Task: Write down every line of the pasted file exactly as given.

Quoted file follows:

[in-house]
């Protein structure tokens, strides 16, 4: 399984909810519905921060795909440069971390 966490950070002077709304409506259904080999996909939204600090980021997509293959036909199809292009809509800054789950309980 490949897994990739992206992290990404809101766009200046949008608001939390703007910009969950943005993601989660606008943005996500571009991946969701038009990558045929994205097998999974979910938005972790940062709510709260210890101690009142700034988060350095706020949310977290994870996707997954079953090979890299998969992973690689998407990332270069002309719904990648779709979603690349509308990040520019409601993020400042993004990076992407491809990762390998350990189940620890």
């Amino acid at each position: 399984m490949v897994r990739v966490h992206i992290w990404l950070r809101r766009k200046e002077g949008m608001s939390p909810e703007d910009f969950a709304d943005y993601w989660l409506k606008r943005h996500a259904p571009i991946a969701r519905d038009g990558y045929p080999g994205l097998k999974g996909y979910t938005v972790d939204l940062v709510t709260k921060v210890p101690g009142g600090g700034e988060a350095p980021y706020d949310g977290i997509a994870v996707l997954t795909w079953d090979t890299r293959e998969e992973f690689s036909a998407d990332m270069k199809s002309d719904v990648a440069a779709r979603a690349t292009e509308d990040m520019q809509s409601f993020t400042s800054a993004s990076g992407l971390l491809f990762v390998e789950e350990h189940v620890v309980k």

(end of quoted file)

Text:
[in-house]
């Protein structure tokens, strides 16, 4: 399984909810519905921060795909440069971390 966490950070002077709304409506259904080999996909939204600090980021997509293959036909199809292009809509800054789950309980 490949897994990739992206992290990404809101766009200046949008608001939390703007910009969950943005993601989660606008943005996500571009991946969701038009990558045929994205097998999974979910938005972790940062709510709260210890101690009142700034988060350095706020949310977290994870996707997954079953090979890299998969992973690689998407990332270069002309719904990648779709979603690349509308990040520019409601993020400042993004990076992407491809990762390998350990189940620890």
């Amino acid at each position: 399984m490949v897994r990739v966490h992206i992290w990404l950070r809101r766009k200046e002077g949008m608001s939390p909810e703007d910009f969950a709304d943005y993601w989660l409506k606008r943005h996500a259904p571009i991946a969701r519905d038009g990558y045929p080999g994205l097998k999974g996909y979910t938005v972790d939204l940062v709510t709260k921060v210890p101690g009142g600090g700034e988060a350095p980021y706020d949310g977290i997509a994870v996707l997954t795909w079953d090979t890299r293959e998969e992973f690689s036909a998407d990332m270069k199809s002309d719904v990648a440069a779709r979603a690349t292009e509308d990040m520019q809509s409601f993020t400042s800054a993004s990076g992407l971390l491809f990762v390998e789950e350990h189940v620890v309980k």